Remember the days when the bustling office was simply a sign of an average Tuesday? It seems like a lifetime ago, doesn’t it?
These days, a bustling office is more likely to cause anxiety, and leaving home for an extended period of time means you’re more likely to be exposed to the one health hazard on everyone’s minds: coronavirus.
The virus has changed many of the most basic ways we engage with the world – including the workplace. And now, as employers struggle to adapt to life under pandemic conditions, many employers who need in-person staff are trying to find creative ways to keep their employees safe while still remaining open for business.
One solution touted by New Zealand’s Prime Minister, Jacinda Arden, is a more flexible approach to the standard workweek. Some are suggesting shortening the workweek altogether, while others are considering shortening workdays.
Here’s a look at what those options might mean for your employees.
The Risk of a Full-Staff, Full-Day Office
Regardless of the option you take, the risk of a full-staff, full-day workday is high.
Offices are inherently riskier environments for coronavirus because they are tight, indoor spaces. Essentially, they serve as boxes, and those boxes have limited airflow. If a sick employee happens to come into the office (whether they know they’re sick or not), there’s a much higher chance that virus particles may linger in the air, since the air isn’t moving enough to clear them away.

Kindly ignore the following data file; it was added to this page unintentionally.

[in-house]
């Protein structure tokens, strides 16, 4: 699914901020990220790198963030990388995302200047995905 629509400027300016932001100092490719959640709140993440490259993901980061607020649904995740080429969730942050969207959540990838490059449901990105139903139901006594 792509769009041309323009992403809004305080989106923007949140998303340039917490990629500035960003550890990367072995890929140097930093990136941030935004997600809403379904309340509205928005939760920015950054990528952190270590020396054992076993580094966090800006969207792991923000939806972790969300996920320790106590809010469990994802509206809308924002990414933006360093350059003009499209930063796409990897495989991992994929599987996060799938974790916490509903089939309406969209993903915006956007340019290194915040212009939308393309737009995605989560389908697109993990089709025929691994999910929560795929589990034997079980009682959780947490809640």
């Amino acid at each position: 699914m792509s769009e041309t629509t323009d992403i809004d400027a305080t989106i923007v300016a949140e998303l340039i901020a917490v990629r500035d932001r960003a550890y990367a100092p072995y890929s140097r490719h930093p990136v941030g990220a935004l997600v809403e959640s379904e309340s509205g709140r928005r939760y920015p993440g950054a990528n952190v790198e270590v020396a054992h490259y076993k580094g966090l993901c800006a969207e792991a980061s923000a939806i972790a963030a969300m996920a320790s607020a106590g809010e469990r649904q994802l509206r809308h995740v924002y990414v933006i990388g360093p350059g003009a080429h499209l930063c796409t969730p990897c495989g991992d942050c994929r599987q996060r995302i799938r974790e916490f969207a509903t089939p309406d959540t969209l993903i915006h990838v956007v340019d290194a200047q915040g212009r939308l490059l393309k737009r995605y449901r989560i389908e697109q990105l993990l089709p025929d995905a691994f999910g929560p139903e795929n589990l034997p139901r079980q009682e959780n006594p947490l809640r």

The longer employees are exposed to that environment, the higher the risk that they may contract the virus from a sick colleague. Plus, higher concentrations of people means a higher risk of more people becoming infected, turning your office into a hotspot.
Safety (and Productivity) in Shorter Days
Many companies have pushed back against the idea of shorter days or shorter weeks because of productivity concerns. We’re starting to learn that those concerns may be unfounded.
Microsoft conducted a bold experiment in its Japan office: implementing a four-day workweek, making every Friday a paid holiday for their workers starting in August 2019. They found that productivity actually went up by 40% as employees were more motivated to finish any in-person tasks during fewer in-person office hours.
Other companies have adopted variations on the shorter workweek, limiting the workday to six hours instead of eight. This reflects a reality that many office workers know: when you’re in the office for eight hours, you don’t actually spend all of it working.
The key to doing this successfully during COVID-19 is to implement it strategically. Teams have different needs when they’re present in the office, and those have to be accounted for in your planning.
Navigating the Coronavirus Pandemic at Work
We know that the coronavirus pandemic is putting many companies and employees in a difficult position. You need to return to work, but you also need to keep everyone safe. And that means the work of EHS is more important than ever before.
Make sure to check out our blog for more tips on navigating the pandemic, and remember that in times like these, safety must be your first priority.